American teenagers suffer from a lack of sleep. Middle and high school students are chronically affected by this health risk. Obesity, depression, absenteeism and tardiness rise, academic performance and public safety fall due to sleepiness. Last month The American Association of Pediatricians (AAP) released a study documenting the severity of this epidemic. And to its credit, the AAP has proposed a solution: start middle and high school later in the morning. While most secondary schools start between 7:15 and 8:15, the AAP recommends a start time of no earlier than 8:30 for middle and high school.  No surprise to those who have experienced and/or studied teenagers’ sleep patterns.  Some secondary schools even offer classes during something called “zero” period which is an even earlier start to the school day and occurs before first period which as we have seen is often too early for students to be alert and “ready to learn.” One unintended ironic consequence of “zero” period is the actual amount of learning that goes on – close to zero because the students are so sleepy and tired. The optimal level of sleep necessary to be high functioning teenagers? Eight and a half to nine and a half hours per night. Where the later start time has been implemented, behavior and atmosphere at school improves.

School start time is a topic of particular interest to me. Over 15 years ago my friend Anne and I joined the Denver Public Schools “Calendar Committee” to encourage a later start time. We had studied the available research and went so far as to contact two teenage sleep experts, both of whom are still involved in the issue: Mary S. Carskadon from Brown University and Kyla Wahlstrom from the University of Minnesota. In fact, Ms. Wahlstrom who was focusing on a Twin Cities’ suburban district, wanted to include DPS in her study as her urban district. Anne and I could not get the District’s interest in this, and the big recommendation from the calendar committee that year was to move the school year start date to before Labor Day. The rationale for that decision was if DPS students had more time for test prep, standardized test scores would improve. Fifteen plus years later we know how the extra time has played out! And most of our students are sweltering in non-air conditioned classrooms in August.

Some people try to pass off the sleepiness as kids being lazy or kids being irresponsible for not going to bed earlier. Some even say it is good for teenagers to have to be up early. That will prepare them for work.  The AAP study carefully and scientifically refutes these myths. The truth is teenagers often cannot fall asleep before midnight for two biological reasons: a reduction in the production of melatonin, and an altered “sleep drive.” Melatonin, a hormone produced by the pineal gland that regulates the sleep-wake cycle (circadian cycle) decreases as a person ages. Melatonin causes drowsiness. Babies have a lot of melatonin. As people age the melatonin output declines and along with this reduction the circadian cycles shift as much as two hours a day.  The altered “sleep drive” results in increased difficulty for teenagers to fall asleep earlier, and it takes longer to fall asleep. What are the consequences of this?  It produces teenagers who truly are unable to go to sleep before 11 or midnight. Yet teenagers still need over eight hours of sleep per night to function at their best. Ignoring this need can have lifelong consequences.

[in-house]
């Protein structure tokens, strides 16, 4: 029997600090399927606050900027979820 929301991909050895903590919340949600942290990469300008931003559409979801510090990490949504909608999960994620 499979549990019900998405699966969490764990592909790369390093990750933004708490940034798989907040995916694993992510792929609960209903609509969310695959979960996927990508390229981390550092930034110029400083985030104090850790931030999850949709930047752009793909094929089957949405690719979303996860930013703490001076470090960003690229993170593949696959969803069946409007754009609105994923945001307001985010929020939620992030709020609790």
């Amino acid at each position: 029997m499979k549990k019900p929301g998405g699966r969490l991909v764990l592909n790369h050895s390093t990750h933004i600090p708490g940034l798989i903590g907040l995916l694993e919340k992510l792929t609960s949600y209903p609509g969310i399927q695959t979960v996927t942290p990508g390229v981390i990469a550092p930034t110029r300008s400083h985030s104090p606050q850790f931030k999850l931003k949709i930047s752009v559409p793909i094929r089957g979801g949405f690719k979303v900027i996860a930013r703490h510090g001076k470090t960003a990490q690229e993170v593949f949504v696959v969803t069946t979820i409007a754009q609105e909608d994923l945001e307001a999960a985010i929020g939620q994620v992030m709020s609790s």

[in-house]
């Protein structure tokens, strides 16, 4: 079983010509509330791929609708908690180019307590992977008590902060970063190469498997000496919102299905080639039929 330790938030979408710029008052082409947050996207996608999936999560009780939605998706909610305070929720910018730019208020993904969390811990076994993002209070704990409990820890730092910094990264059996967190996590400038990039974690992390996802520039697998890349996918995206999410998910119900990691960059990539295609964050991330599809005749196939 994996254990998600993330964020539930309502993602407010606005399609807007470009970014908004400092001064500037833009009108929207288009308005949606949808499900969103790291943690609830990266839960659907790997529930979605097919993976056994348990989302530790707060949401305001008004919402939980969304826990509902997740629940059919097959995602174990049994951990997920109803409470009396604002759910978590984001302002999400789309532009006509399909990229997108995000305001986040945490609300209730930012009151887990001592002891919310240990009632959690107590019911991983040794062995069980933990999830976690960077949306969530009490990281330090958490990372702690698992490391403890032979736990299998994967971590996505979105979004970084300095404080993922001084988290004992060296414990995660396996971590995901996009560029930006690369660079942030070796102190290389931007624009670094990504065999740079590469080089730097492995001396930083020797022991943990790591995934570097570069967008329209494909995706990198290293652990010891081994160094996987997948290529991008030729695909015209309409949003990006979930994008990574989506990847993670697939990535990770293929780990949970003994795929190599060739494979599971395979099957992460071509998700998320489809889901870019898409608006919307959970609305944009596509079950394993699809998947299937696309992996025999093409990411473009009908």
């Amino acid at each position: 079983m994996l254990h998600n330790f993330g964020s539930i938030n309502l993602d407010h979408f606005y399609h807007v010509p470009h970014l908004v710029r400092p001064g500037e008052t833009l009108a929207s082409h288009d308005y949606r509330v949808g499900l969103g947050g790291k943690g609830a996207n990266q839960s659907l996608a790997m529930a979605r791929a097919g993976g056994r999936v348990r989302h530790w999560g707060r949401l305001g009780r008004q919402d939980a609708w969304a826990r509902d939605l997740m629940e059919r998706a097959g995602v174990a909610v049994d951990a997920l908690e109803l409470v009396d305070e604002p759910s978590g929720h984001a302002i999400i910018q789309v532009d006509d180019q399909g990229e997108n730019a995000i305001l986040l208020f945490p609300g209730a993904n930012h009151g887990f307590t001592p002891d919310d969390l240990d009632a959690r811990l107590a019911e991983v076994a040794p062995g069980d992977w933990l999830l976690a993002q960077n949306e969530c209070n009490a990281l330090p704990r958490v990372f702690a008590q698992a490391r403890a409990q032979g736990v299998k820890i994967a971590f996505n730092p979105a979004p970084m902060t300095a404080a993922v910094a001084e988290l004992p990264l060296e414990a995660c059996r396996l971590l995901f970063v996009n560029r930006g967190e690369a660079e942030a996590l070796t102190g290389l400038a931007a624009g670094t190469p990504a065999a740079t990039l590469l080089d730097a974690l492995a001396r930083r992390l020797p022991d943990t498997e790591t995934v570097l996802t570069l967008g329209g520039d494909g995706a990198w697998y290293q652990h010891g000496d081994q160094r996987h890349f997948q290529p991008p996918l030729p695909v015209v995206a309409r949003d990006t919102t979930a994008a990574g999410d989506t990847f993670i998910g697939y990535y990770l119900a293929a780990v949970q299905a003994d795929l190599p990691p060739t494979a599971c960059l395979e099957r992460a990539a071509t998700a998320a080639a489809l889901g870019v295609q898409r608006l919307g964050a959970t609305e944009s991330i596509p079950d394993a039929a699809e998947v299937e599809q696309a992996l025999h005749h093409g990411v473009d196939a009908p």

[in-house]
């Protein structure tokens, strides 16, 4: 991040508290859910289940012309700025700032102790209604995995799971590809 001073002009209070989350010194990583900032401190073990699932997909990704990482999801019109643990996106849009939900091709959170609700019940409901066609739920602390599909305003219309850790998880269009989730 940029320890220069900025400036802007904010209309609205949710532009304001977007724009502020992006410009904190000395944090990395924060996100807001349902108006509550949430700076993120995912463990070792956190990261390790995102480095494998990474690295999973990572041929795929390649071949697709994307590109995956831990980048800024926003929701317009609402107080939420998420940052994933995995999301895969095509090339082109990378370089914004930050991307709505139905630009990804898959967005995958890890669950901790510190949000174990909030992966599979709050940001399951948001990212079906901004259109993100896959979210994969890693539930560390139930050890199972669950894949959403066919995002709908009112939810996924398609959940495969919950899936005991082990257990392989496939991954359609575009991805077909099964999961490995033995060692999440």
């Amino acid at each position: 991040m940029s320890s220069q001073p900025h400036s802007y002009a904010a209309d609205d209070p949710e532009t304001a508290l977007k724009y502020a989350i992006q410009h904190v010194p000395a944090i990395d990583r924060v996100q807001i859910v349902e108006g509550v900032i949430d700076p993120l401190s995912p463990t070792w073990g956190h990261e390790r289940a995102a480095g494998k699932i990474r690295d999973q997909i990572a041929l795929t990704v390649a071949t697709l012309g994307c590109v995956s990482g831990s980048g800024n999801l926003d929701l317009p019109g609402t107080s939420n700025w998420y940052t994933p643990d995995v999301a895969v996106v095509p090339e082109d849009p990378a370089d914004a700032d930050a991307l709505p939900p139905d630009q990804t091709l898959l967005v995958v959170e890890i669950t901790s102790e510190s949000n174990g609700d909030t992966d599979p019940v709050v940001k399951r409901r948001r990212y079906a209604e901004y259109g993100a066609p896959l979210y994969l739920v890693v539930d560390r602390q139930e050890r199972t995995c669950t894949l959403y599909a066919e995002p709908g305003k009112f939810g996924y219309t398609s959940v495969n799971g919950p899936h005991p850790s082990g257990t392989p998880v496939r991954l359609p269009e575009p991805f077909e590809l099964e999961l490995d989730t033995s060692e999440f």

As with many institutional changes, there are school-based reasons this seemingly simple reform meets with opposition. When Anne and I pushed for this change in the late 1990’s, we were met with pushback from what we called the three T’s: transportation, teams, teachers. Now of course, all of those T’s are trumped by an omnipresent T – TESTING. Today’s education “reformers” believe students need more time in school, including after school tutoring and double blocking for students who are behind in order to raise test scores.

There are societal barriers to changing start times as well: athletic practices and games (a “t” from above), after school employment, and caring for younger siblings to name the most prevalent. But if school truly is about students first and teaching and learning, why aren’t we looking at new ways to optimize learning opportunities?  We have had many years of education “reform” based on high-stakes testing, privatization, longer school days, and teacher bashing. These “reforms” have been a failure. (Previous posts STOP and Chutzpah provide the data). Isn’t it past time for the nation to be having an honest and relevant conversation about public education? If education is truly about kids, shouldn’t their well-being be at the forefront of any reform?  Maybe, just maybe, kids don’t need more time in school for more learning to occur.  Maybe kids just need to be awake and alert for the hours they are in school.